Course Reflection:

The Senior Thesis Capstone project of the Architectural Engineering Department was a comprehensive course that included and applied work all my previous years and courses here at Penn State.

The course starts in the fall with 3 assigned technical reports that are required subsequently for the first part of the senior capstone thesis. It is the step in which we, students, gather all types simple and complex information about the construction process and the design component of the building to be constructed. All the other AE options (breadths) are included so that by the end of the fall semester, the student would be able to identify and understand each part of the building, its breakdown and reasons. With this knowledge, the student would end the semester by proposing design changes that will solve issues or further enhance the project.

The Second part of the semester is where real engineering comes into place. We start by basically identifying (construction) issues, proposing the changes and then researching and figuring out a way to proceed with this design changes and everything in between these steps. The Engineering perspective was not just about doing applied math or calculations but more about critical thinking, problem identifying and solving in addition to having to consider all factors for any proposed design change; which can be as micro as how to connect the new proposed members in the design change and finding a manufacturer, or as macro and major as a financial analysis or a schedule analysis from a Value Engineering perspective.

This course brought everything together into one project and took the knowledge learned from theoretical to applied and realistic knowledge. This was also the case with the way this course was conducted which was not just as any class from the perspective of exams and home works on a deadline, but more realistic in the sense that the student has a project and a flexible time which he has to monitor and work around to deliver the final report of all the analyses by the end of the entire course.

I believe that It is the utimate final course for an Arichtectural Engineering Student that prepares him/her before entering the construction industry.


CPEP Reflection:

The CPEP was a very simple and very useful tool to present my Senior Thesis work throughout this course. With the CPEP website, the deliverables are easy to find on the front page and easily accessible for my advisor throughout the course in addition to an easy presentation of my thesis work to future employers.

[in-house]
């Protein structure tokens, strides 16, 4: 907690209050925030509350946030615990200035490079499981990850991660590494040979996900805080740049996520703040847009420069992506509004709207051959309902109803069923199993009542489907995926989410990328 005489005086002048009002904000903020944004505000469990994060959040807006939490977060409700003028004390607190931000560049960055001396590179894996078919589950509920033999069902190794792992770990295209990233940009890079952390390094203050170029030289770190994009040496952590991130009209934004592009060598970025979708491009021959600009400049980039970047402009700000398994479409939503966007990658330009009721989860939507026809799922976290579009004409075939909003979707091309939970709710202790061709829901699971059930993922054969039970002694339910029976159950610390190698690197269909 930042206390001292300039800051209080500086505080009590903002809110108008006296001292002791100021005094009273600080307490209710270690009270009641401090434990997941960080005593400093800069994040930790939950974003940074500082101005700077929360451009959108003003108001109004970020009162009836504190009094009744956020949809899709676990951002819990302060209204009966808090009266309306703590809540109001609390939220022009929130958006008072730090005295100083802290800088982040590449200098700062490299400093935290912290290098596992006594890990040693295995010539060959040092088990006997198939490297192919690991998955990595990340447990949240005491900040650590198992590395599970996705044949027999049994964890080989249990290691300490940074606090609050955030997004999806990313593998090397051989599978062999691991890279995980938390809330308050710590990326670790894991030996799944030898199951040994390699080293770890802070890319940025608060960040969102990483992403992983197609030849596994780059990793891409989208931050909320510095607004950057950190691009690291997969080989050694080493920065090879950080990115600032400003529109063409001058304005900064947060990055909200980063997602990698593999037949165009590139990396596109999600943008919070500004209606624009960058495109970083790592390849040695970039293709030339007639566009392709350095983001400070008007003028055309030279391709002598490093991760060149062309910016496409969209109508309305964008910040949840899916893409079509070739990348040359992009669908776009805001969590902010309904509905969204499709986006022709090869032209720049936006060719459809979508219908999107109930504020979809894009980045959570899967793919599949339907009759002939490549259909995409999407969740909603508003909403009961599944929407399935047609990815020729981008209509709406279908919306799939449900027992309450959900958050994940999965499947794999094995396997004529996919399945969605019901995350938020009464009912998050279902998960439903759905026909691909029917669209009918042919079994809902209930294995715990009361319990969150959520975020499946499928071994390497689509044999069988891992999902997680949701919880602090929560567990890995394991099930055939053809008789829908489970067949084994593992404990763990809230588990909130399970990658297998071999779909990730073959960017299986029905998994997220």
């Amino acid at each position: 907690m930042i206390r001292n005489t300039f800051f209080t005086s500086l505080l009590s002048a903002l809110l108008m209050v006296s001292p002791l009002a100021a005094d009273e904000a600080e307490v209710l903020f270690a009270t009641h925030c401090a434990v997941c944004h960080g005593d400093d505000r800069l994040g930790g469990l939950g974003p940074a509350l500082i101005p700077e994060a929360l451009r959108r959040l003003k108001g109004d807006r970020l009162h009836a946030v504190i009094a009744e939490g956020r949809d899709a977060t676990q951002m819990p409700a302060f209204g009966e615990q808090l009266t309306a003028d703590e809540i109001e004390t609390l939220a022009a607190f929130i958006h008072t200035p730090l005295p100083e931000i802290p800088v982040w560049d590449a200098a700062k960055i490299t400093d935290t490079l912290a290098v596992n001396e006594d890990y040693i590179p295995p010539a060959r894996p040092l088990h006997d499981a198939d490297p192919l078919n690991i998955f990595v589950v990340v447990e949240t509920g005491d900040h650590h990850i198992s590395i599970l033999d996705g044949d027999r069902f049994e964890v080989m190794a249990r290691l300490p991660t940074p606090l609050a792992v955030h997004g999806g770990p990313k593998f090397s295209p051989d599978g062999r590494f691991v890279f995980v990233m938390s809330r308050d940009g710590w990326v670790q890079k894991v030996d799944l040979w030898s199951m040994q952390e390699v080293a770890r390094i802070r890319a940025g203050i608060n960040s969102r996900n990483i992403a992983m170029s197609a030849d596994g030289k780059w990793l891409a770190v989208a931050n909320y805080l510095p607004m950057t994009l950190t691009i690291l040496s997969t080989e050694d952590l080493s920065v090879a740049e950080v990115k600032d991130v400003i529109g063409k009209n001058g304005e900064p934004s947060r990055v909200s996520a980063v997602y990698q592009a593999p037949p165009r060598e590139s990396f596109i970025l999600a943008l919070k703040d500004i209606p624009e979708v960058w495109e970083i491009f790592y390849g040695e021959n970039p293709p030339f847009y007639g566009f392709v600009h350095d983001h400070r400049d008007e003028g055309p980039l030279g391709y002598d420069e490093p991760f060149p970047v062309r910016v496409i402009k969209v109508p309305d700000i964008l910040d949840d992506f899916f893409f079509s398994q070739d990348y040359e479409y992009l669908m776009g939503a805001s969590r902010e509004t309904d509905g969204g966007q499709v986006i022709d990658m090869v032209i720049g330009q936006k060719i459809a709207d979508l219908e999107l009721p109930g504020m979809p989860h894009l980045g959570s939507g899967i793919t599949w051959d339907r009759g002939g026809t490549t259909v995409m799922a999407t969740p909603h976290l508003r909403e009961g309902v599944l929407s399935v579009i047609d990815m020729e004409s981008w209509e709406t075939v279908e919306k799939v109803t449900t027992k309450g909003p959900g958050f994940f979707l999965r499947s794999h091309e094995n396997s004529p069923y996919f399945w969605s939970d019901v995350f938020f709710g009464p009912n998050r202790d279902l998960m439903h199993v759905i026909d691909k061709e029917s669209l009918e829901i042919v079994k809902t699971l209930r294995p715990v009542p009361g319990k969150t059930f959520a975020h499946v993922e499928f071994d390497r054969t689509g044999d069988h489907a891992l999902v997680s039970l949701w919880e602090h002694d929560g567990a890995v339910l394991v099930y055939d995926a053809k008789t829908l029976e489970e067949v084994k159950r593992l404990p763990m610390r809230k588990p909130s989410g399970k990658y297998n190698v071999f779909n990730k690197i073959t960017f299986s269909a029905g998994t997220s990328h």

ABET Outcome Survery:

ABET Outcomes
for AE 481W/482

Outcome not able to be assessed

Level of ability demonstrated but below acceptable

Minimum acceptable level of ability demonstrated

More than minimum level of ability demonstrated

(Score of 0)

 (Score of 1)

(Score of 2)

(Score of 3)

a. An ability to apply knowledge of mathematics, science, and engineering





b. An ability to analyze and interpret data





c. An ability to design a system, component, or process to meet desired needs





e. An ability to identify, formulate, and solve engineering problems





f. An understanding of professional and ethical responsibility





g. An ability to communicate effectively





h. The broad education necessary to understand the impact of engineering solutions in a global and societal context





i. An ability to engage in life-long learning





j. A knowledge of contemporary issues





k. An ability to use the techniques, skills, and modern engineering tools necessary for engineering practice





o. Engineering design capabilities in at least two (2) of the (3) basic curriculum areas of architectural engineering, and that design has been integrated across the breadth of the program





p. Communication and interaction with other design professionals in the execution of building projects









User note:


While great efforts have been taken to provide accurate and complete information on the pages of cpep, please be aware that the information contained herewith is considered a work-in-progress for this thesis project. modifications and changes related to the original building designs and construction methodologies for this senior thesis project are solely the
interpretation of britnei godusky. changes and discrepancies in no way imply that the original designed contained errors or was flawed. differing assumptions, code references, requirements, and methodologies have been incorporated into this thesis project; therefore, investigation results may vary from the original design.